• The last name is the family name and replaces the female’s last name at marriage.
slide15

Russian Family

  • To Russians, family is extremely important.
  • The familial unit is dependent on one another.
  • Urban families tend to be smaller and may live in apartments with 2 to 3 generations residing in a small space.
  • Rural families tend to be large
  • Both believe in the idea of the extended family, incorporating babushkas and dadushkas (grandmothers and grandfathers) into their daily living.
  • The elderly are treated with the utmost respect, even if they are not the grandparents of the person.
slide16

Russian Family

  • Average family size is 3
  • National population crisis
  • Infertile: abortion
  • Poverty
slide17

Women are ½ the active workforce (34.9 million)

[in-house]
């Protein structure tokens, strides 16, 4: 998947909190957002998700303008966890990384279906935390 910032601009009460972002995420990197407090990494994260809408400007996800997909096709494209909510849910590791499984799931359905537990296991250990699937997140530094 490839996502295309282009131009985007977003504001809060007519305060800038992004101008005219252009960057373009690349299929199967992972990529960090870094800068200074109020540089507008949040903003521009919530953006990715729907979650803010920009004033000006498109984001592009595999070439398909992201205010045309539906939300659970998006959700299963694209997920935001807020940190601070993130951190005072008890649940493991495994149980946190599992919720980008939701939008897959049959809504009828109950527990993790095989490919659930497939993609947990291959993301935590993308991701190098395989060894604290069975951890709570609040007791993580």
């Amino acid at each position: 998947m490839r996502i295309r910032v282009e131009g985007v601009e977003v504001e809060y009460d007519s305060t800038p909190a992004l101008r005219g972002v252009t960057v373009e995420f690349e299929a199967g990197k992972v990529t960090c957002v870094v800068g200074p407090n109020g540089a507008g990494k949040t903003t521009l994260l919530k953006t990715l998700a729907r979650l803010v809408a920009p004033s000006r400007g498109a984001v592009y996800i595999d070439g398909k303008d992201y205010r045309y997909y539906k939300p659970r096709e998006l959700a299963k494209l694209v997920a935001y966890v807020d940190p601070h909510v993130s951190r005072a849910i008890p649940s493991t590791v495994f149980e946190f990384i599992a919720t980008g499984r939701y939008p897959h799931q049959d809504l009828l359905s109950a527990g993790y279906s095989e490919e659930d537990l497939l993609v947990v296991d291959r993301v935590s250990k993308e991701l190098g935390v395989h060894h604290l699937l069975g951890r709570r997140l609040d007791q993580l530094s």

• Earn 1/3 what men earn
  • Specific fields
  • Legally, equal rights
    • Credit, education
    • “Personal dignity” (rape)
    • Versus religious?

Status of Women

slide18

Status of Women

  • Pregnant women; women with children
  • Marriage: 18, some circumstances 16
slide19

Polygyny is officially illegal

  • Traditionally monogamous
  • Muslim areas (Chechnya, Ingushetia, Dagestan); tolerated
  • Zhirinovsky & legalization

Status of Women

slide20

Wedding Traditions

  • Dowry traditional; ¼ father’s worth
  • Not practiced today
  • Still have traditions:
    • “ransom of the bride”
    • sharing the loaf
    • wedding feast
slide21

Status of Women

  • Prostitution
  • Little options
  • Young age
  • International
slide23

Short Quiz

Russia was formerly known as which of the below during the Communist rule?

Confederation of Russians

U.S.S.R.

United Society of Communism

The Big Red

2. Russia’s population is…

Growing, but slowly

Growing rapidly

Declining

1. B 2. C

slide24

3. This religion is not found in a majority of Russia